But polcry!” I hear you cry, “How else am I meant to learn anything, because I’m paying nine grand a year for eight contact hours a week!”

Well (Bachelor of Arts) folks, reading is not the answer. You know why? Because a lot of it is just going to repeat itself. There’s only so much to say on seventeenth-century Anglo-American migration patterns, and you will realise that by the third 100-page article. Do the required reading, but check the introduction and conclusion of each chapter first; they sum up the gist, and the inner paragraphs fill in the nitty-gritty and unnecessary. Skim through, note down anything of importance, and don’t spend countless hours rereading the same information from eight different sources. 

The recommended and optional reading is pretty much for bulking up your knowledge - use these sources when you need to write an essay or if you know a question will come up on an exam. They can lead you onto some other literature, too. 


University halls can be very hit-and-miss, and if you’re anything like me you need a good eight and a half hours of beauty sleep. Blinds fall down (only to never return to their original position), birds are obnoxiously early risers, and flatmates have sex loud enough for you to question whether you need to check if they’re alright. You still need to sleep. Plus, earplugs are also exceptionally useful for impromptu on-campus naps; I know from experience.  


/ mother-figure. This woman is the one who taught you to walk and talk and pee in a toilet. Admittedly, you might regress in those abilities while shitfaced, but the woman wants to know you’re okay. Phone/Skype/Facetime at least once a week, and humour her and answer all her questions as to whether you’re eating enough vegetables and attending all your lectures and using protection. She cares. Plus you get extra child kudos which can be exchanged for food and/or laundry services on your semi-annual trips home.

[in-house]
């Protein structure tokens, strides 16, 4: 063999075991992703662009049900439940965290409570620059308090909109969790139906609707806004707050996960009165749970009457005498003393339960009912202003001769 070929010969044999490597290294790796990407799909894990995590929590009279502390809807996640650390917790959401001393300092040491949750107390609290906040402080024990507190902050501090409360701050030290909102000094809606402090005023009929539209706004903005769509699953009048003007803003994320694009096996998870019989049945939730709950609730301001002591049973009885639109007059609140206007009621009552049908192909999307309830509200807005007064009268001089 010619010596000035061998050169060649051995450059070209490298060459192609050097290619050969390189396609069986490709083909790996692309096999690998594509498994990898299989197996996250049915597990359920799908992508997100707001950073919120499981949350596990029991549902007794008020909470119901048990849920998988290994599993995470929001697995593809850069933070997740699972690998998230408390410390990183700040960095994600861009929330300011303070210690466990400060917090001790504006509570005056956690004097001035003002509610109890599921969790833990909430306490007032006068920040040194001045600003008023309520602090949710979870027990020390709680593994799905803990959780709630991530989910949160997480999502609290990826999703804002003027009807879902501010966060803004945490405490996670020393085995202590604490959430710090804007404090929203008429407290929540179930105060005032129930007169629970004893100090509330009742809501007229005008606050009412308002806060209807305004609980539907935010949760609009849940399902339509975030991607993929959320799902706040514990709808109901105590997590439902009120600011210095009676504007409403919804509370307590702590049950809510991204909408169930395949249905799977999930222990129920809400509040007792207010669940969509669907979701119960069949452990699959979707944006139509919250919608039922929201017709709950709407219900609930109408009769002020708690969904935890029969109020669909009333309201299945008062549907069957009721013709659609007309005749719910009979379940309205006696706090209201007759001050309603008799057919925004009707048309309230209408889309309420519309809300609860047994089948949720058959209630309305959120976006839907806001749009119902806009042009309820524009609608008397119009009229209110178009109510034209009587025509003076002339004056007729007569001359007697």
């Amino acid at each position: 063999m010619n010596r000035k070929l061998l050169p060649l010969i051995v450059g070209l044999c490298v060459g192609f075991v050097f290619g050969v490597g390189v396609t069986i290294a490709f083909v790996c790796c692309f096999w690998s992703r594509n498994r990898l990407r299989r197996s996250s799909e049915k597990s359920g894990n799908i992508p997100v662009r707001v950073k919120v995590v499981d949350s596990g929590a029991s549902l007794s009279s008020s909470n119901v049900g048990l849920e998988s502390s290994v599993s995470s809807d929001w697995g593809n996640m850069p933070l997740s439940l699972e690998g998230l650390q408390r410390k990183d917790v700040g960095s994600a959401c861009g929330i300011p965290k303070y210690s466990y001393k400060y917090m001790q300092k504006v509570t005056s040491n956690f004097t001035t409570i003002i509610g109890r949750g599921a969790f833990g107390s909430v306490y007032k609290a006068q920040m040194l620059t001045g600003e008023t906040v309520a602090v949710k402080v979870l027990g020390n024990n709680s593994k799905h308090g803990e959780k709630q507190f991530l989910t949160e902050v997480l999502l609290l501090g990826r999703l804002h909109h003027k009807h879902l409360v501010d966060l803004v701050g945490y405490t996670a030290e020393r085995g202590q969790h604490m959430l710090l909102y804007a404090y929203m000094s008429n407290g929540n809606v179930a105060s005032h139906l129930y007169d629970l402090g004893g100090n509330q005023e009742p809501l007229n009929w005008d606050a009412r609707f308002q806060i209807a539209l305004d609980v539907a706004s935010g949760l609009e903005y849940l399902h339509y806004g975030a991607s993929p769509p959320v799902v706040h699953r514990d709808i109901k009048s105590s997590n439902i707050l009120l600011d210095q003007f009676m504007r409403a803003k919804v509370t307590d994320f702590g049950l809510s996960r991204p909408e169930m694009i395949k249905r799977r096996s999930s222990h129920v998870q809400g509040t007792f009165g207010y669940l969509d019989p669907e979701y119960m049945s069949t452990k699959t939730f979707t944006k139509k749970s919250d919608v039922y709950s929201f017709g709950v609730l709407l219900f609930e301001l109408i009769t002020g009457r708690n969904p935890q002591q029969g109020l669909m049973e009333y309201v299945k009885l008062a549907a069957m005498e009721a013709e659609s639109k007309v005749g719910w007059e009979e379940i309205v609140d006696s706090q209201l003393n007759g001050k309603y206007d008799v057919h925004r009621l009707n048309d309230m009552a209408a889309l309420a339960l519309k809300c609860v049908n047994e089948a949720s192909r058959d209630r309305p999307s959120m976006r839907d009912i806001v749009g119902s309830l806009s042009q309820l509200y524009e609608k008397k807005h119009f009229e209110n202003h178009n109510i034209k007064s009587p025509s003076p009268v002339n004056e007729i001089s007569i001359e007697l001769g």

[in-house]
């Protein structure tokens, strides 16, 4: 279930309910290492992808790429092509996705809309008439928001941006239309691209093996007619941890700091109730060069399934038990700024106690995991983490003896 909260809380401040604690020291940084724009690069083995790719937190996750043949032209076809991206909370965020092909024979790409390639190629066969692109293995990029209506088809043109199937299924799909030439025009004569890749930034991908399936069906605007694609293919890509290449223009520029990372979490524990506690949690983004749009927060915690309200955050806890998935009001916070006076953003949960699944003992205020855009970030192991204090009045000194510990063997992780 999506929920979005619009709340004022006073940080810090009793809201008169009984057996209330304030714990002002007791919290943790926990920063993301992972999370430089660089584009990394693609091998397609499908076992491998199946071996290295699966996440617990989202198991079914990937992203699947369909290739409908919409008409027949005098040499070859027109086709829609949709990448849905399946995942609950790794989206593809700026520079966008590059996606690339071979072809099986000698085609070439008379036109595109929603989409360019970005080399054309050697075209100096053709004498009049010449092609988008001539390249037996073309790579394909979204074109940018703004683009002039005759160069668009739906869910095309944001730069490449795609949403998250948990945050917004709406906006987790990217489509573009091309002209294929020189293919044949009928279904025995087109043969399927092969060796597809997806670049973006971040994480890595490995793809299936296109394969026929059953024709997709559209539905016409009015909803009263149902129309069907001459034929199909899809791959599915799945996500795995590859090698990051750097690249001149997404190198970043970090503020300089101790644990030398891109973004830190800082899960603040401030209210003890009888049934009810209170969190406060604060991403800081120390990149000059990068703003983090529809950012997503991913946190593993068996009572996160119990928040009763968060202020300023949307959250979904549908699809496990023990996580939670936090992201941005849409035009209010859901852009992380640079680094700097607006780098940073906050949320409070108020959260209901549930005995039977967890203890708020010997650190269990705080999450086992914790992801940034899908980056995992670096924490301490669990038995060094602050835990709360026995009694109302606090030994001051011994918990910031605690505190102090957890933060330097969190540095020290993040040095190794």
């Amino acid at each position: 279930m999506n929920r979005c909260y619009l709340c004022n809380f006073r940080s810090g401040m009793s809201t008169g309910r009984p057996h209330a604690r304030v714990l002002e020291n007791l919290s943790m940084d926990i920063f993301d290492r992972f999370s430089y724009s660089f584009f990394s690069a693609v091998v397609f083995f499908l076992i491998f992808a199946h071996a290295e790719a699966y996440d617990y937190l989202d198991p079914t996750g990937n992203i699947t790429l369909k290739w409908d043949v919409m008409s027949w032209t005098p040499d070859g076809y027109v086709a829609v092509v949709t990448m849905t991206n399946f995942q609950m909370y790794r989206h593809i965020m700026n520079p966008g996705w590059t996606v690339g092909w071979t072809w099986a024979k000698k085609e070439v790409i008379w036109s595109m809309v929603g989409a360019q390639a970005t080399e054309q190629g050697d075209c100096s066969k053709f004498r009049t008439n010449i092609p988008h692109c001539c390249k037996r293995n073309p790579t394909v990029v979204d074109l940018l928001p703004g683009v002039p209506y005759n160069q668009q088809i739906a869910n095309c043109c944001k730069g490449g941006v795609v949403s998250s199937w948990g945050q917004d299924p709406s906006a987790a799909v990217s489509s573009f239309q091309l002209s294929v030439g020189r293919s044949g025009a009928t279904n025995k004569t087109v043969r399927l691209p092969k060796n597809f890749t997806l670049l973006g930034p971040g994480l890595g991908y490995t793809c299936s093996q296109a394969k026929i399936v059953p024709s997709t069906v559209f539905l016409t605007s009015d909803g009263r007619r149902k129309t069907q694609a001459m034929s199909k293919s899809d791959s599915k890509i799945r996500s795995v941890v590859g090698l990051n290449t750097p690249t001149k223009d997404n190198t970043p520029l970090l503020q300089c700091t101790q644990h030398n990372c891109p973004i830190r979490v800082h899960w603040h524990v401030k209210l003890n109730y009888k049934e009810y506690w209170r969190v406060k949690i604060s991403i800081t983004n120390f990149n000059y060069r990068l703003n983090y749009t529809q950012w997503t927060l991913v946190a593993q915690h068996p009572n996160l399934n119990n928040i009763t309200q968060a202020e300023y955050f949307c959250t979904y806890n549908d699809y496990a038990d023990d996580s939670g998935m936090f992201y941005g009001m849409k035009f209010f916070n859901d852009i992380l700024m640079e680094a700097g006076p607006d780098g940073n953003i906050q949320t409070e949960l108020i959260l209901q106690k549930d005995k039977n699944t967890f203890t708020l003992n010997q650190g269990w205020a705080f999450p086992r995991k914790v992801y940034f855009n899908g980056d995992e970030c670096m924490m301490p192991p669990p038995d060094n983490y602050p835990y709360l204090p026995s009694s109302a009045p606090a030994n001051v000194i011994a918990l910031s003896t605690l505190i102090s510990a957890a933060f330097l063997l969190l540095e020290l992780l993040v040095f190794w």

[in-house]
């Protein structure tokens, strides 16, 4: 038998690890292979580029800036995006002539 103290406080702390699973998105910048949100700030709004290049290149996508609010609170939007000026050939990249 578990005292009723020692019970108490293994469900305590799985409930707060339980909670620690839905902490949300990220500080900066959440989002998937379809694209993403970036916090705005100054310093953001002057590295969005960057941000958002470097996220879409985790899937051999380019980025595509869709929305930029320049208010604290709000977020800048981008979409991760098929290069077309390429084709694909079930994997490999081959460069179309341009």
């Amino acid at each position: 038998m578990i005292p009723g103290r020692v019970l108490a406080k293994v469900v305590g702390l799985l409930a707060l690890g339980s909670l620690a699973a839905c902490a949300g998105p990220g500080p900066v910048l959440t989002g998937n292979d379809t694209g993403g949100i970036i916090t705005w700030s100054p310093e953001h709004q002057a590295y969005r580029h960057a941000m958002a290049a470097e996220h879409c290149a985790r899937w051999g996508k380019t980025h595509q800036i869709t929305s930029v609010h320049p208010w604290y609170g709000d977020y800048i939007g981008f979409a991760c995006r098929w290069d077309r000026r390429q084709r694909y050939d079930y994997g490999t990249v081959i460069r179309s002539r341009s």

Over a boy (or a girl), over your shitty grade in that class in which you understood nothing but spent hours trying to, over the realisation it’s two o’clock in the morning and you’re standing in your kitchen in a pizza-stained onesie eating your flatmate’s three-day-old shepherd’s pie straight from the tupperware. Crying is good; crying is necessary. Crying shows that university hasn’t sapped the humanity from within you. Let it out, let it go, and carry on with being awesome. 

But if crying on the regular becomes an issue, speak to your university’s health centre about seeing a therapist. They are there to help. 


And that’s okay. For some people, you become besties with your flatmate on the first day. For others, it takes a couple of years. Flatmates =/= friends, not necessarily. It’s okay for them to be simply people you live with. It might be that people on your course understand you better; or people in societies share hobbies and interests with you. Spread yourself into several social groups and see who sticks. Don’t invest yourself in them if they’re not willing to invest themselves in you, but be prepared to do some of the initial legwork in socialising. Coffee is always a good place to start. 


I like sex as much as the next person, don’t get me wrong. And it may seem that everyone else is getting it on 24/7. But seriously, sex isn’t all it’s cracked up to be. While everyone is Tindering and pulling at clubs, you can take that opportunity to make memories or study or *gasp* make meaningful, lifelong bonds with people you genuinely care about.